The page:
4. A solder fitting for metal tubes including a sleeve .adapted to receive the end of the tube, said sleeve in the region of the tube being diniensioned so as to'provide a uniforni clearance space only sufficient to permit the free insertion of the tube in said sleeve, said sleeve at the inner end of the clearance space being constructed so as to grip and center the tube in said sleeve, solder bonding material within said sleeve, and a coating on the exterior of the sleeve adapted to change in appearance when sufficient heat has been applied to the fitting for melting the solder bond.

5. A solder fitting for metal tubes including a sleeve adapted to receive the end of the tube` said Sleeve in the region of the tube being dimensioned so as to provide a uniform clearance space only sufficient to permit the free insertion of the tube in said sleeve, a F solder bonding material Within said sleeve,

and a coating on the exterior of the sleeve adapted to change in appearance when sufficient heat has been applied to the sleeve for melting the solder bond within the sleeve.

6. The method of attaching solder vttings to tubes comprising forming a sleeve fitting adapted to receive the end of the tube which is to be attached thereto, and dimensioning said sleeve fitting so as to provide a uniform clearance space only sufficient to permit the free insertion of the tubein said sleeve, applying to the inner surface of the sleeve of the fitting a viscous adhering coating containing solder and flux, subsequently insertincr the tube in the sleeve and centering said tube in said sleeve. and applying heat suiiicient to melt the solder and bond the tube to the fitting.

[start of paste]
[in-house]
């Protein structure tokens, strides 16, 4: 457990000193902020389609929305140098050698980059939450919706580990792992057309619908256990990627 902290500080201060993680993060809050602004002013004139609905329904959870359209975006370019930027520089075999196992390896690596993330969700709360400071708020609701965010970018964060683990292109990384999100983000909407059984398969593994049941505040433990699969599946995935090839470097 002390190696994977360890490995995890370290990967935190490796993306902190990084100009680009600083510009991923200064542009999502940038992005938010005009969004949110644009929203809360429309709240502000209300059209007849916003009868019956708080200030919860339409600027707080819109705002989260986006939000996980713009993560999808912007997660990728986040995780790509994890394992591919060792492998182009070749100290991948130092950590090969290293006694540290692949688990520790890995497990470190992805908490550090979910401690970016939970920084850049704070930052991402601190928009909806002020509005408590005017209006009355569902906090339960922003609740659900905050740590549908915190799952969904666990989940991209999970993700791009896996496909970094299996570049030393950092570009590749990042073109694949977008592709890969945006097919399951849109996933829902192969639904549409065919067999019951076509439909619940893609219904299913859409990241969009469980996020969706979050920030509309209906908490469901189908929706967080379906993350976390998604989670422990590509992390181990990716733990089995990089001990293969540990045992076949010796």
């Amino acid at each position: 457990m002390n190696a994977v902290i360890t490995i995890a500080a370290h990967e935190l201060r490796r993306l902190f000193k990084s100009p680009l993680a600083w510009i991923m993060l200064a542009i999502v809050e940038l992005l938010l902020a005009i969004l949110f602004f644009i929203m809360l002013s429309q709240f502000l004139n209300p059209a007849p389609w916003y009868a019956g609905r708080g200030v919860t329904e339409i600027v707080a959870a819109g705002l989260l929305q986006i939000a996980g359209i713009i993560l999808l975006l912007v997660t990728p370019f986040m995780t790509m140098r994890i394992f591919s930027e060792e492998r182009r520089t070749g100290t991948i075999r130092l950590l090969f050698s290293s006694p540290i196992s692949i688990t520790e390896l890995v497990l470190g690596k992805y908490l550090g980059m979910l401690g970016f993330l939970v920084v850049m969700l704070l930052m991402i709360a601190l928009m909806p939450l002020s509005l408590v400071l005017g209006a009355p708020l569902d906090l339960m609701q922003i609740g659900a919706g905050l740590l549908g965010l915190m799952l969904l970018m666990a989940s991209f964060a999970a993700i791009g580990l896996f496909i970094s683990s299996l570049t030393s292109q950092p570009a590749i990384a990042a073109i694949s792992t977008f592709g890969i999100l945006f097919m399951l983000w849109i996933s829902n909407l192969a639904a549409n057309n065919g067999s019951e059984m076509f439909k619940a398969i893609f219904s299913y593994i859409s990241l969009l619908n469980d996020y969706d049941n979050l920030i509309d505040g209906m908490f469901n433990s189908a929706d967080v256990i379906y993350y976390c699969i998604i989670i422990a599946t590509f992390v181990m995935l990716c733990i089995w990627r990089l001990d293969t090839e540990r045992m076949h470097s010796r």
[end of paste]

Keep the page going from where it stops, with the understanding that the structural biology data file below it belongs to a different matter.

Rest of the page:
7. The method of attaching solder fittings l to tubes comprising forming a sleeve fitting adapted to receive the end of the tube which is to be attached thereto and diniensioning said sleeve fittingso as to provide a uniform clearance space onlv sufficient to permit the free insertion of the tube in said sleeve, and a tapered surface at the inner end of the clearance space Which isA so dimensioned as to grip and center the tube in the clearance space in said sleeve, .applying to the inner surface of the sleeve of the fitting a viscous adhering coating containing solder and flux, subsequently inserting the tube into said sleeve into gripping contact With said tapered surface` and applying heat sufficient to melt the solder and bond the tube to the fitting.

and sleeve firmly held assembled, and a solder i bonding mixture applied to said sleeve prior to the assembling of said parts for effecting a solder bond when heat is applied to the sleeve.

In testimony whereof, I affix my signature.

ARTHUR L. PARKER.

Referenced by
Citing PatentFiling datePublication dateApplicantTitle
US2440298 *Jul 18, 1944Apr 27, 1948Bela RonayMethod of brazing steel shaft and flange assemblies
US2460667 *Oct 18, 1944Feb 1, 1949Wurzburger Paul DFitting